I disagree that is the only inference to be drawn. What about the inference that they were cut in halves and quarters for the convenient use by the appellant himself? That possibility cannot be excluded, the court therefore misdirected itself by concluding that the only inference to be drawn from the way or manner the mandrax were cut and wrapped was for sale.

[15]      In my respectful view the prosecution did not prove any act of dealing and the appellant should have been convicted of possession as the mandrax tablets containing methaqualone were found under his pillow.

[16]      The appellant was charged with contravening s 3(a) read with sections 1, 3(i), 7, 8, 10 and part III of Act 41 of 1971, that is incorrect. The correct charge should have been contravening s 2(c) read with sections 1, 2(ii), 7, 8, 10 and 14 and Part II of the schedule Act 41 of 1971, as amended, as methaqualone falls under part II of the schedule Act 41 of 1971. Notwithstanding the wrong charge, the state as per exhibit ‘A’ produced evidence showing that the drugs found with the appellant contained methaqualone.

[17]      In the result, I make the following order:

1.   The appeal against conviction succeeds and the conviction is set aside and substituted with:

      The appellant is convicted of possession of dangerous dependence producing substance, to wit 3 x halves and 7 quarters of mandrax tablets containing methaqualone.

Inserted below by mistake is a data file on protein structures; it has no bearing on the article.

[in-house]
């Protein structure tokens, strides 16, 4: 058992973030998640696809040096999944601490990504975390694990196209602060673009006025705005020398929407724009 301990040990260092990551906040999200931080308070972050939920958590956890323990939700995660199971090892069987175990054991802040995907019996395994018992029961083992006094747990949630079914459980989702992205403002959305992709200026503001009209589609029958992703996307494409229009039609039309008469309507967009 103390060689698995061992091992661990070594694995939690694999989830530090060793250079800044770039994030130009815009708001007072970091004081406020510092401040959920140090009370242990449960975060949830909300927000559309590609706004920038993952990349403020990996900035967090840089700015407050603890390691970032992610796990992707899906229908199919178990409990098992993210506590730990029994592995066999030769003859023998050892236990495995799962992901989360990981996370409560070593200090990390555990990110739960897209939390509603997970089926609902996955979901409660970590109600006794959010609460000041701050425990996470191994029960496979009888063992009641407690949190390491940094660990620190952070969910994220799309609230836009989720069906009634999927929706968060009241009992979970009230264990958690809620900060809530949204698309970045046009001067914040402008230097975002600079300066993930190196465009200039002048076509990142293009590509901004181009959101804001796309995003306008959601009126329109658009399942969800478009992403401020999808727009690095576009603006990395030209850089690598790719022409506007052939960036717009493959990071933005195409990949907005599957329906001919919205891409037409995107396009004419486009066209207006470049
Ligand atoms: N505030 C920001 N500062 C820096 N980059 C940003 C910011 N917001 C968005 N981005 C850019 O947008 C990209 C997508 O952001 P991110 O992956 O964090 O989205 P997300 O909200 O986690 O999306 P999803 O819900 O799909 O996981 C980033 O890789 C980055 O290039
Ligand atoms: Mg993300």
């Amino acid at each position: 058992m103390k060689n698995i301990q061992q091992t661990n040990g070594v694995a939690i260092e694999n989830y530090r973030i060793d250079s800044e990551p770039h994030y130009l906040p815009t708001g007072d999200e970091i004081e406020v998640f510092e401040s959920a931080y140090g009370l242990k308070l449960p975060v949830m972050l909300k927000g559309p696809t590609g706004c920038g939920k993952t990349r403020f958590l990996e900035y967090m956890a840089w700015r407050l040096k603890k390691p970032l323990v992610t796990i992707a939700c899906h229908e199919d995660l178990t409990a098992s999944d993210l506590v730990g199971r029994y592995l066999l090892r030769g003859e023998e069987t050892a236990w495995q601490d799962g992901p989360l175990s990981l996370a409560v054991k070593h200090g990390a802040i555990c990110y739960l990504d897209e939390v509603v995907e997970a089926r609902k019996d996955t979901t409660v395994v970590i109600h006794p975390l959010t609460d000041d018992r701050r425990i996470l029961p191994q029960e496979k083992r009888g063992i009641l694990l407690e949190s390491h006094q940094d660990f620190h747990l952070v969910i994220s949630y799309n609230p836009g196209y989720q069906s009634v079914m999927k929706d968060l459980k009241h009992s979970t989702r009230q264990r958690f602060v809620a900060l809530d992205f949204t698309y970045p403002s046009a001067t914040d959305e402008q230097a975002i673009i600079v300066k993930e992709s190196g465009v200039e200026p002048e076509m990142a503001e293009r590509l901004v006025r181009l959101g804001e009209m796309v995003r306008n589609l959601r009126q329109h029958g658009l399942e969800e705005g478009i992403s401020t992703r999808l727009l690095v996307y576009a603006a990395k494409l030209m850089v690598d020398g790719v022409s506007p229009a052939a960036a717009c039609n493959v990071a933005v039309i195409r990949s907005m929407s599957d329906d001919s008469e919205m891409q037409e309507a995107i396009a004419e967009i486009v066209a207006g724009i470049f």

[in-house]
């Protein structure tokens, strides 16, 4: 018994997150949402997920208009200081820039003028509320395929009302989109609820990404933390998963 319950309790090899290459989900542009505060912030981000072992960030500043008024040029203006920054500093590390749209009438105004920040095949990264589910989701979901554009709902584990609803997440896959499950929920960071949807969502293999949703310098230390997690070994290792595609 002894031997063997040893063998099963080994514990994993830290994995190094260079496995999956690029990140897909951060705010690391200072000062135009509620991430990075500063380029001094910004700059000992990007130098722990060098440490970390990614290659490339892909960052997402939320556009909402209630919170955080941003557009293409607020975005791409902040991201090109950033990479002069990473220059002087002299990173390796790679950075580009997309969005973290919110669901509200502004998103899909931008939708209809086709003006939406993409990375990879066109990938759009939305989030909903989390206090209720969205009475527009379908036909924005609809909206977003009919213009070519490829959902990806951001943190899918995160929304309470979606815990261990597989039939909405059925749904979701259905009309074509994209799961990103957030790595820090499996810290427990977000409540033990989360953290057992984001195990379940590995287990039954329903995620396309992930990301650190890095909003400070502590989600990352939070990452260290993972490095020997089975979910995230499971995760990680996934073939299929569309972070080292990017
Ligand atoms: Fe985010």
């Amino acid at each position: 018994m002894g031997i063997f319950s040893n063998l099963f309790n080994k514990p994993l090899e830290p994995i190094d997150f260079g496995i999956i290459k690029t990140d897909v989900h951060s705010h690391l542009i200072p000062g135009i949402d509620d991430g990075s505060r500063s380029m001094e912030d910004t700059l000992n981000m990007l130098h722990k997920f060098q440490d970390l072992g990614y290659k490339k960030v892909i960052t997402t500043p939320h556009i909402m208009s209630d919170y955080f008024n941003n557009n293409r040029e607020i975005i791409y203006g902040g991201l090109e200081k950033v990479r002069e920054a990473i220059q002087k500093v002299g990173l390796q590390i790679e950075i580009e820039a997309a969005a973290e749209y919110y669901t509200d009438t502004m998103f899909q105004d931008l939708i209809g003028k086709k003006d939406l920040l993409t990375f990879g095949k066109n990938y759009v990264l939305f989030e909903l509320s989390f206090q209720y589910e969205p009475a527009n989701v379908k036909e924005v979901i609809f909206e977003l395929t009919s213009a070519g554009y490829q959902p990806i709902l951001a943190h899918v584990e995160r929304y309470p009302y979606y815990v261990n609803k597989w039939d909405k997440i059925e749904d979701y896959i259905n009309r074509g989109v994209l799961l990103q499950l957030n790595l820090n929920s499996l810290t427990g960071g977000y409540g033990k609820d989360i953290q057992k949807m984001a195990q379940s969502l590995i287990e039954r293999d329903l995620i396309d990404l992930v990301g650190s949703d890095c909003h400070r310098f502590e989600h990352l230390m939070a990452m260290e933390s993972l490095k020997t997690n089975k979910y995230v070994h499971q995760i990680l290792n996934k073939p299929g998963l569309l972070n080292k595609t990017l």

2.   The appellant is sentenced to two years’ direct imprisonment.

3.   The sentence is antedated to 14 June 2018.

 

 

________________

N. G. NDAUENDAPO

JUDGE

 

 

________________

J.C. LIEBENBERG

JUDGE

 

 

APPEARANCES:

FOR APPELLANT                                      Mr Brockerhoff

                                                                   Brockerhoff & Mbunje Inc.

                                                                   Windhoek

FOR RESPONDENT                                 Ms Ndlovu

                                                                   Of the Office of the Prosecutor-General.

                                                                   Windhoek


[1] S v Shipanga and another 2015 (1) NR 141 (SC).

[2] Miranda v Arizona 384 US 436 (1960).

[3] See S v Naftali 1992 NR 299 (HC).

[4] S v Paulo and Another (Attorney-General As Amicus Curiae) 2013 (2) NR 366 (SC) at page 377.